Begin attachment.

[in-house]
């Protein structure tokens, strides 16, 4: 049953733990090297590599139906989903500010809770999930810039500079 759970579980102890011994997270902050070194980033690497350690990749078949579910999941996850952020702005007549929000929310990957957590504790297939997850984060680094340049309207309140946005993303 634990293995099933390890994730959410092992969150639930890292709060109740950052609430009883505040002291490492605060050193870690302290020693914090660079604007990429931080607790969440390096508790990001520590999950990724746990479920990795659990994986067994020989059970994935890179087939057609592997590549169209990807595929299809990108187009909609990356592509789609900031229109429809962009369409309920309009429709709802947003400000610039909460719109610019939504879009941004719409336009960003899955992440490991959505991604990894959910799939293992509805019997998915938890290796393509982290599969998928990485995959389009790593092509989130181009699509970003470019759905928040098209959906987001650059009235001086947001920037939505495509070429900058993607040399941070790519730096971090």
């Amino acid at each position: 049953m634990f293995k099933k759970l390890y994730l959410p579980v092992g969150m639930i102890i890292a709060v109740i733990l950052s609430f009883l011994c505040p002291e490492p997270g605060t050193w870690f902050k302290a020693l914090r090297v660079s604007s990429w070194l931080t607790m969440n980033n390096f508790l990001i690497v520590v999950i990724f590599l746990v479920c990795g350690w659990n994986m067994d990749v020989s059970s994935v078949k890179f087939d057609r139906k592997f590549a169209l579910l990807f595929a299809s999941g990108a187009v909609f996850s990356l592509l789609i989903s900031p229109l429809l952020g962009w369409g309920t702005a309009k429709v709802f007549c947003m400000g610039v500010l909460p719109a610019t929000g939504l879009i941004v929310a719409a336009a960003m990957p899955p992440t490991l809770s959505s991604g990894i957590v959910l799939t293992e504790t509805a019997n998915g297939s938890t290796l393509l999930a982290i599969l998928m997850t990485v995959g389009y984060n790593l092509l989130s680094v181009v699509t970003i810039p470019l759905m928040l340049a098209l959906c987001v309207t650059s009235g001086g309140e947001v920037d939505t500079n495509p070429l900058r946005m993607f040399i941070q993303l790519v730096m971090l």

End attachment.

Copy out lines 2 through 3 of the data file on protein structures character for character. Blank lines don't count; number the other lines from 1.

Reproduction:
């Protein structure tokens, strides 16, 4: 049953733990090297590599139906989903500010809770999930810039500079 759970579980102890011994997270902050070194980033690497350690990749078949579910999941996850952020702005007549929000929310990957957590504790297939997850984060680094340049309207309140946005993303 634990293995099933390890994730959410092992969150639930890292709060109740950052609430009883505040002291490492605060050193870690302290020693914090660079604007990429931080607790969440390096508790990001520590999950990724746990479920990795659990994986067994020989059970994935890179087939057609592997590549169209990807595929299809990108187009909609990356592509789609900031229109429809962009369409309920309009429709709802947003400000610039909460719109610019939504879009941004719409336009960003899955992440490991959505991604990894959910799939293992509805019997998915938890290796393509982290599969998928990485995959389009790593092509989130181009699509970003470019759905928040098209959906987001650059009235001086947001920037939505495509070429900058993607040399941070790519730096971090």
């Amino acid at each position: 049953m634990f293995k099933k759970l390890y994730l959410p579980v092992g969150m639930i102890i890292a709060v109740i733990l950052s609430f009883l011994c505040p002291e490492p997270g605060t050193w870690f902050k302290a020693l914090r090297v660079s604007s990429w070194l931080t607790m969440n980033n390096f508790l990001i690497v520590v999950i990724f590599l746990v479920c990795g350690w659990n994986m067994d990749v020989s059970s994935v078949k890179f087939d057609r139906k592997f590549a169209l579910l990807f595929a299809s999941g990108a187009v909609f996850s990356l592509l789609i989903s900031p229109l429809l952020g962009w369409g309920t702005a309009k429709v709802f007549c947003m400000g610039v500010l909460p719109a610019t929000g939504l879009i941004v929310a719409a336009a960003m990957p899955p992440t490991l809770s959505s991604g990894i957590v959910l799939t293992e504790t509805a019997n998915g297939s938890t290796l393509l999930a982290i599969l998928m997850t990485v995959g389009y984060n790593l092509l989130s680094v181009v699509t970003i810039p470019l759905m928040l340049a098209l959906c987001v309207t650059s009235g001086g309140e947001v920037d939505t500079n495509p070429l900058r946005m993607f040399i941070q993303l790519v730096m971090l």